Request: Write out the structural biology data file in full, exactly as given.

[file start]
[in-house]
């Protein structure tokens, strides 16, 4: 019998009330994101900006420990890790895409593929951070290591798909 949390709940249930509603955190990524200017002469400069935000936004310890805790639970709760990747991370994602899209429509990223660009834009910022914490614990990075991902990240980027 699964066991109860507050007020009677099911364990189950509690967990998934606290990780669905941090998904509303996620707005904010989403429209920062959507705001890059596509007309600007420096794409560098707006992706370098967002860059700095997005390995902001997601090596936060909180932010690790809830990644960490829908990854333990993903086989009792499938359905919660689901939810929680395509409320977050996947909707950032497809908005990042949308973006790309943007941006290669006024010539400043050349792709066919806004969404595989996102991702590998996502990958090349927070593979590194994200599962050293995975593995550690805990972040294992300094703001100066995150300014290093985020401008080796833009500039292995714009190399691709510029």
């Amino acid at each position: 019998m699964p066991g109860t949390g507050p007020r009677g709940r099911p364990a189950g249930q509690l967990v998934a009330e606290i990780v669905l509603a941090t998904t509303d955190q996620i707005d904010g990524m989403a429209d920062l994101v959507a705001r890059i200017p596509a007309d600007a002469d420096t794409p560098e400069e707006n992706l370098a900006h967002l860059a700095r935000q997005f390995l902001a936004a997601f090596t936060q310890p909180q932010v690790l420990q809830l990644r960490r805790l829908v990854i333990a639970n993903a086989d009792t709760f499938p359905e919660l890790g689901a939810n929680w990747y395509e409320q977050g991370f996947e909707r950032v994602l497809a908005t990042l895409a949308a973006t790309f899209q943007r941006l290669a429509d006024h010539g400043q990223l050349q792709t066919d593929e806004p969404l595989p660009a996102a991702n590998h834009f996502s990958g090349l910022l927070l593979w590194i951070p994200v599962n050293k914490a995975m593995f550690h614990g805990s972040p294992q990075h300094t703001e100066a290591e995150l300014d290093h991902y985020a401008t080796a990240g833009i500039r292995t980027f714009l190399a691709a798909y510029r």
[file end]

[in-house]
């Protein structure tokens, strides 16, 4: 019998009330994101900006420990890790895409593929951070290591798909 949390709940249930509603955190990524200017002469400069935000936004310890805790639970709760990747991370994602899209429509990223660009834009910022914490614990990075991902990240980027 699964066991109860507050007020009677099911364990189950509690967990998934606290990780669905941090998904509303996620707005904010989403429209920062959507705001890059596509007309600007420096794409560098707006992706370098967002860059700095997005390995902001997601090596936060909180932010690790809830990644960490829908990854333990993903086989009792499938359905919660689901939810929680395509409320977050996947909707950032497809908005990042949308973006790309943007941006290669006024010539400043050349792709066919806004969404595989996102991702590998996502990958090349927070593979590194994200599962050293995975593995550690805990972040294992300094703001100066995150300014290093985020401008080796833009500039292995714009190399691709510029």
């Amino acid at each position: 019998m699964p066991g109860t949390g507050p007020r009677g709940r099911p364990a189950g249930q509690l967990v998934a009330e606290i990780v669905l509603a941090t998904t509303d955190q996620i707005d904010g990524m989403a429209d920062l994101v959507a705001r890059i200017p596509a007309d600007a002469d420096t794409p560098e400069e707006n992706l370098a900006h967002l860059a700095r935000q997005f390995l902001a936004a997601f090596t936060q310890p909180q932010v690790l420990q809830l990644r960490r805790l829908v990854i333990a639970n993903a086989d009792t709760f499938p359905e919660l890790g689901a939810n929680w990747y395509e409320q977050g991370f996947e909707r950032v994602l497809a908005t990042l895409a949308a973006t790309f899209q943007r941006l290669a429509d006024h010539g400043q990223l050349q792709t066919d593929e806004p969404l595989p660009a996102a991702n590998h834009f996502s990958g090349l910022l927070l593979w590194i951070p994200v599962n050293k914490a995975m593995f550690h614990g805990s972040p294992q990075h300094t703001e100066a290591e995150l300014d290093h991902y985020a401008t080796a990240g833009i500039r292995t980027f714009l190399a691709a798909y510029r």